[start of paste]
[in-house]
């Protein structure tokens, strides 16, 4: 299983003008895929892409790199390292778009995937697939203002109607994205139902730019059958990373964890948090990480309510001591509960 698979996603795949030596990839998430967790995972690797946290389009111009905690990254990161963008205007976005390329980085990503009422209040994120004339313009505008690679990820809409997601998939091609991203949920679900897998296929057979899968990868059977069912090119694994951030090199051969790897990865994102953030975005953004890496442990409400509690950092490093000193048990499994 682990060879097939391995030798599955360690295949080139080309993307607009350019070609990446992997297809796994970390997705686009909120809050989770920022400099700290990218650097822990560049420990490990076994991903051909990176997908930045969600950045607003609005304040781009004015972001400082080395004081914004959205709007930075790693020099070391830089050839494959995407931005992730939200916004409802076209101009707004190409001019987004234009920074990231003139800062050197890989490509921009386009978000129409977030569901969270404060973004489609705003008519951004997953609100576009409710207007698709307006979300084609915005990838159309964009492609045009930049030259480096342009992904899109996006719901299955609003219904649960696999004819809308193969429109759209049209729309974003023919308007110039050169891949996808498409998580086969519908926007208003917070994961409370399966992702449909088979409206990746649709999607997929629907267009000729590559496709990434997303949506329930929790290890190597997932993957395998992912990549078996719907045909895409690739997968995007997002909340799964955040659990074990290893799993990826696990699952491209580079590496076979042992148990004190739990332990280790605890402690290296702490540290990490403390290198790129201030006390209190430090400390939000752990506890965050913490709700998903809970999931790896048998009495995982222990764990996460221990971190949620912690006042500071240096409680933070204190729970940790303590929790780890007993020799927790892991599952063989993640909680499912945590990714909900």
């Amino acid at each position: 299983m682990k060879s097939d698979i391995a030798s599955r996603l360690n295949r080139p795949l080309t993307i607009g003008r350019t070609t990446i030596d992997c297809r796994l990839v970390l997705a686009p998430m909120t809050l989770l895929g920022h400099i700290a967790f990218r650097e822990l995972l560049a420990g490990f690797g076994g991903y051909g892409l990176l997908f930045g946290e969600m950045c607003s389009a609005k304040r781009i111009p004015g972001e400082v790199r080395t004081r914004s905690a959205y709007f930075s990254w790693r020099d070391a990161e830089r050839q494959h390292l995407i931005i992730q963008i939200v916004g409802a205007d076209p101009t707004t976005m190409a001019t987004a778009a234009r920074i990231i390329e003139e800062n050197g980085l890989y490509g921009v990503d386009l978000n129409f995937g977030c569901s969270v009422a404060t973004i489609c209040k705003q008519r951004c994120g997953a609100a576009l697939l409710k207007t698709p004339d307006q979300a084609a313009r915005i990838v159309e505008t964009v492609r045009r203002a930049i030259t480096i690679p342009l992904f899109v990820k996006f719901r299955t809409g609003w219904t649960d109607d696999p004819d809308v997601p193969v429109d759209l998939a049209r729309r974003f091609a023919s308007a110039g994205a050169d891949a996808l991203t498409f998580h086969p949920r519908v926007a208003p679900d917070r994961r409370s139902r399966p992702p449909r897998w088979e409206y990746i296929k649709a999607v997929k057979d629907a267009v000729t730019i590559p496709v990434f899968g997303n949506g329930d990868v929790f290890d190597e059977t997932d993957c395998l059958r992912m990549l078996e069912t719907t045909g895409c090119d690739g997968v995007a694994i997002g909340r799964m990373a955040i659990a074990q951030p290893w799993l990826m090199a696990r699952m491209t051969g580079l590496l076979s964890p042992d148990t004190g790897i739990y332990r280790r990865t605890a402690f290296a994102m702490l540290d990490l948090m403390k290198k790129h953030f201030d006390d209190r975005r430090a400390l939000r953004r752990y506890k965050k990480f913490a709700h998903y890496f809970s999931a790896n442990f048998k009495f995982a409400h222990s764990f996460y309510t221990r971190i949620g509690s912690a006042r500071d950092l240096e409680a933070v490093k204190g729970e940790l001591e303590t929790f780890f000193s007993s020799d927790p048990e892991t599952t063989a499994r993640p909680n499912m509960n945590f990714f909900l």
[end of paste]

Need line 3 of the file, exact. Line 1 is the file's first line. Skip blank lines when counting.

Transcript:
């Amino acid at each position: 299983m682990k060879s097939d698979i391995a030798s599955r996603l360690n295949r080139p795949l080309t993307i607009g003008r350019t070609t990446i030596d992997c297809r796994l990839v970390l997705a686009p998430m909120t809050l989770l895929g920022h400099i700290a967790f990218r650097e822990l995972l560049a420990g490990f690797g076994g991903y051909g892409l990176l997908f930045g946290e969600m950045c607003s389009a609005k304040r781009i111009p004015g972001e400082v790199r080395t004081r914004s905690a959205y709007f930075s990254w790693r020099d070391a990161e830089r050839q494959h390292l995407i931005i992730q963008i939200v916004g409802a205007d076209p101009t707004t976005m190409a001019t987004a778009a234009r920074i990231i390329e003139e800062n050197g980085l890989y490509g921009v990503d386009l978000n129409f995937g977030c569901s969270v009422a404060t973004i489609c209040k705003q008519r951004c994120g997953a609100a576009l697939l409710k207007t698709p004339d307006q979300a084609a313009r915005i990838v159309e505008t964009v492609r045009r203002a930049i030259t480096i690679p342009l992904f899109v990820k996006f719901r299955t809409g609003w219904t649960d109607d696999p004819d809308v997601p193969v429109d759209l998939a049209r729309r974003f091609a023919s308007a110039g994205a050169d891949a996808l991203t498409f998580h086969p949920r519908v926007a208003p679900d917070r994961r409370s139902r399966p992702p449909r897998w088979e409206y990746i296929k649709a999607v997929k057979d629907a267009v000729t730019i590559p496709v990434f899968g997303n949506g329930d990868v929790f290890d190597e059977t997932d993957c395998l059958r992912m990549l078996e069912t719907t045909g895409c090119d690739g997968v995007a694994i997002g909340r799964m990373a955040i659990a074990q951030p290893w799993l990826m090199a696990r699952m491209t051969g580079l590496l076979s964890p042992d148990t004190g790897i739990y332990r280790r990865t605890a402690f290296a994102m702490l540290d990490l948090m403390k290198k790129h953030f201030d006390d209190r975005r430090a400390l939000r953004r752990y506890k965050k990480f913490a709700h998903y890496f809970s999931a790896n442990f048998k009495f995982a409400h222990s764990f996460y309510t221990r971190i949620g509690s912690a006042r500071d950092l240096e409680a933070v490093k204190g729970e940790l001591e303590t929790f780890f000193s007993s020799d927790p048990e892991t599952t063989a499994r993640p909680n499912m509960n945590f990714f909900l």